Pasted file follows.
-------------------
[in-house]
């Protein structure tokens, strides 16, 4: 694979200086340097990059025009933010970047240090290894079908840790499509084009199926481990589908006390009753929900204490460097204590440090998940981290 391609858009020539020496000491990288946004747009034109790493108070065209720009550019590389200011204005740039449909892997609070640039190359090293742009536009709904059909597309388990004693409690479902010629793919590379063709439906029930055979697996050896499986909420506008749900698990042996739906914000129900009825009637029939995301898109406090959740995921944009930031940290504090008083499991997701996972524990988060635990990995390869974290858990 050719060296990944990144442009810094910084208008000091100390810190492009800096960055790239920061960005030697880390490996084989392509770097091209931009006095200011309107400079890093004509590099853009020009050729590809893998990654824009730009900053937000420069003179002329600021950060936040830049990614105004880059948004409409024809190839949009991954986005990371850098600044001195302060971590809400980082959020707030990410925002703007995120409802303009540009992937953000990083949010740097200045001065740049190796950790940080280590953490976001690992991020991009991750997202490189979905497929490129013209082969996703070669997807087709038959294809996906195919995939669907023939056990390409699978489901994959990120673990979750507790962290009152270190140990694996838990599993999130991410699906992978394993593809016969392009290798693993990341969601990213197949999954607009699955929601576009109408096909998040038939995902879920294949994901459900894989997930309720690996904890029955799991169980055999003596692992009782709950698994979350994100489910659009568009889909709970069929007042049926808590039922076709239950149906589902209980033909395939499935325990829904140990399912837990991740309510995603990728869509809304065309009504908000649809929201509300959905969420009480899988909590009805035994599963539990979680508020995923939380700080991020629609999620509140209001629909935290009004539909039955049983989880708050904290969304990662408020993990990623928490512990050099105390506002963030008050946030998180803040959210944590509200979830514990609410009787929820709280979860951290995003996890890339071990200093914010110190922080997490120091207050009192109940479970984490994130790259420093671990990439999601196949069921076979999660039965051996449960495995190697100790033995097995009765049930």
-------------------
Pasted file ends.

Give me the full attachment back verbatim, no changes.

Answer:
[in-house]
């Protein structure tokens, strides 16, 4: 694979200086340097990059025009933010970047240090290894079908840790499509084009199926481990589908006390009753929900204490460097204590440090998940981290 391609858009020539020496000491990288946004747009034109790493108070065209720009550019590389200011204005740039449909892997609070640039190359090293742009536009709904059909597309388990004693409690479902010629793919590379063709439906029930055979697996050896499986909420506008749900698990042996739906914000129900009825009637029939995301898109406090959740995921944009930031940290504090008083499991997701996972524990988060635990990995390869974290858990 050719060296990944990144442009810094910084208008000091100390810190492009800096960055790239920061960005030697880390490996084989392509770097091209931009006095200011309107400079890093004509590099853009020009050729590809893998990654824009730009900053937000420069003179002329600021950060936040830049990614105004880059948004409409024809190839949009991954986005990371850098600044001195302060971590809400980082959020707030990410925002703007995120409802303009540009992937953000990083949010740097200045001065740049190796950790940080280590953490976001690992991020991009991750997202490189979905497929490129013209082969996703070669997807087709038959294809996906195919995939669907023939056990390409699978489901994959990120673990979750507790962290009152270190140990694996838990599993999130991410699906992978394993593809016969392009290798693993990341969601990213197949999954607009699955929601576009109408096909998040038939995902879920294949994901459900894989997930309720690996904890029955799991169980055999003596692992009782709950698994979350994100489910659009568009889909709970069929007042049926808590039922076709239950149906589902209980033909395939499935325990829904140990399912837990991740309510995603990728869509809304065309009504908000649809929201509300959905969420009480899988909590009805035994599963539990979680508020995923939380700080991020629609999620509140209001629909935290009004539909039955049983989880708050904290969304990662408020993990990623928490512990050099105390506002963030008050946030998180803040959210944590509200979830514990609410009787929820709280979860951290995003996890890339071990200093914010110190922080997490120091207050009192109940479970984490994130790259420093671990990439999601196949069921076979999660039965051996449960495995190697100790033995097995009765049930």